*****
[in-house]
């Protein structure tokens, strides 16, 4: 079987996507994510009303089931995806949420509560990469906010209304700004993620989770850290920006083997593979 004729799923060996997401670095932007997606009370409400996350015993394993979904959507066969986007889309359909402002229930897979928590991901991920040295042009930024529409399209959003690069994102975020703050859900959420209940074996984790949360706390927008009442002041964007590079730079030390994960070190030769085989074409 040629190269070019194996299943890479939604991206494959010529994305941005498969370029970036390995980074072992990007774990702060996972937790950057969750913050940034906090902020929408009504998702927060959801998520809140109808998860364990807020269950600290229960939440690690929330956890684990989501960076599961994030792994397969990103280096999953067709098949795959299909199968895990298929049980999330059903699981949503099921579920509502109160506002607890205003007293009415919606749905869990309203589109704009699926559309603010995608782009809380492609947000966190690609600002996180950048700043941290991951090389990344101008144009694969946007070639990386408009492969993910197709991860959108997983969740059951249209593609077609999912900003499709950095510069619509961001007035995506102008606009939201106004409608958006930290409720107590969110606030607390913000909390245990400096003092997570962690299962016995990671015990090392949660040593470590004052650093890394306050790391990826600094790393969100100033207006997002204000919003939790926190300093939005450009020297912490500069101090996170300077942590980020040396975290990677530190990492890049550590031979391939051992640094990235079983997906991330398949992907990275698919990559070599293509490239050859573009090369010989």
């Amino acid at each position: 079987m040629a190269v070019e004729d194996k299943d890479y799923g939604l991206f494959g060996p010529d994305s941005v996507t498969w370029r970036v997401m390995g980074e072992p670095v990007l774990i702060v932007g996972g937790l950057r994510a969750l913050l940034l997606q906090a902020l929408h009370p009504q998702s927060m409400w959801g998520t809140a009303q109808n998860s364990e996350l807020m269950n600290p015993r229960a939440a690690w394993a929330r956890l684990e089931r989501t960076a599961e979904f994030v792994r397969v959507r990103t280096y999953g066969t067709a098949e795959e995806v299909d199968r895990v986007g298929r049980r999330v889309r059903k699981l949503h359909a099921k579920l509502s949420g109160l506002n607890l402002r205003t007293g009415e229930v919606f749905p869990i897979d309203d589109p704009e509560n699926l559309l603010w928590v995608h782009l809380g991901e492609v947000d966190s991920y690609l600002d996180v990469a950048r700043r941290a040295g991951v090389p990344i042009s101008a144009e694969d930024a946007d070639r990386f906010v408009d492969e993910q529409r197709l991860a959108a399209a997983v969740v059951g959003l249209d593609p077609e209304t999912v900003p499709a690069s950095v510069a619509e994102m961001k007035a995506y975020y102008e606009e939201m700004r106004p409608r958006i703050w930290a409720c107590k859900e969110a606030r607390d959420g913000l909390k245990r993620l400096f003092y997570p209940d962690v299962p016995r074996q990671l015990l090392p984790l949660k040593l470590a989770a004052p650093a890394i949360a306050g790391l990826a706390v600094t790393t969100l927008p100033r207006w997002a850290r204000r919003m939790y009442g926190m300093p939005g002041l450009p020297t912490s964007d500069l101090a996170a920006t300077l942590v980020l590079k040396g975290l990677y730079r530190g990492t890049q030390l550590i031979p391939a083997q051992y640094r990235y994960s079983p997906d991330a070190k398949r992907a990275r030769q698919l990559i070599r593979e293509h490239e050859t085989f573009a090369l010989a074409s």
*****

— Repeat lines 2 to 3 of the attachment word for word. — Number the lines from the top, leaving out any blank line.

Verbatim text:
């Protein structure tokens, strides 16, 4: 079987996507994510009303089931995806949420509560990469906010209304700004993620989770850290920006083997593979 004729799923060996997401670095932007997606009370409400996350015993394993979904959507066969986007889309359909402002229930897979928590991901991920040295042009930024529409399209959003690069994102975020703050859900959420209940074996984790949360706390927008009442002041964007590079730079030390994960070190030769085989074409 040629190269070019194996299943890479939604991206494959010529994305941005498969370029970036390995980074072992990007774990702060996972937790950057969750913050940034906090902020929408009504998702927060959801998520809140109808998860364990807020269950600290229960939440690690929330956890684990989501960076599961994030792994397969990103280096999953067709098949795959299909199968895990298929049980999330059903699981949503099921579920509502109160506002607890205003007293009415919606749905869990309203589109704009699926559309603010995608782009809380492609947000966190690609600002996180950048700043941290991951090389990344101008144009694969946007070639990386408009492969993910197709991860959108997983969740059951249209593609077609999912900003499709950095510069619509961001007035995506102008606009939201106004409608958006930290409720107590969110606030607390913000909390245990400096003092997570962690299962016995990671015990090392949660040593470590004052650093890394306050790391990826600094790393969100100033207006997002204000919003939790926190300093939005450009020297912490500069101090996170300077942590980020040396975290990677530190990492890049550590031979391939051992640094990235079983997906991330398949992907990275698919990559070599293509490239050859573009090369010989």
């Amino acid at each position: 079987m040629a190269v070019e004729d194996k299943d890479y799923g939604l991206f494959g060996p010529d994305s941005v996507t498969w370029r970036v997401m390995g980074e072992p670095v990007l774990i702060v932007g996972g937790l950057r994510a969750l913050l940034l997606q906090a902020l929408h009370p009504q998702s927060m409400w959801g998520t809140a009303q109808n998860s364990e996350l807020m269950n600290p015993r229960a939440a690690w394993a929330r956890l684990e089931r989501t960076a599961e979904f994030v792994r397969v959507r990103t280096y999953g066969t067709a098949e795959e995806v299909d199968r895990v986007g298929r049980r999330v889309r059903k699981l949503h359909a099921k579920l509502s949420g109160l506002n607890l402002r205003t007293g009415e229930v919606f749905p869990i897979d309203d589109p704009e509560n699926l559309l603010w928590v995608h782009l809380g991901e492609v947000d966190s991920y690609l600002d996180v990469a950048r700043r941290a040295g991951v090389p990344i042009s101008a144009e694969d930024a946007d070639r990386f906010v408009d492969e993910q529409r197709l991860a959108a399209a997983v969740v059951g959003l249209d593609p077609e209304t999912v900003p499709a690069s950095v510069a619509e994102m961001k007035a995506y975020y102008e606009e939201m700004r106004p409608r958006i703050w930290a409720c107590k859900e969110a606030r607390d959420g913000l909390k245990r993620l400096f003092y997570p209940d962690v299962p016995r074996q990671l015990l090392p984790l949660k040593l470590a989770a004052p650093a890394i949360a306050g790391l990826a706390v600094t790393t969100l927008p100033r207006w997002a850290r204000r919003m939790y009442g926190m300093p939005g002041l450009p020297t912490s964007d500069l101090a996170a920006t300077l942590v980020l590079k040396g975290l990677y730079r530190g990492t890049q030390l550590i031979p391939a083997q051992y640094r990235y994960s079983p997906d991330a070190k398949r992907a990275r030769q698919l990559i070599r593979e293509h490239e050859t085989f573009a090369l010989a074409s």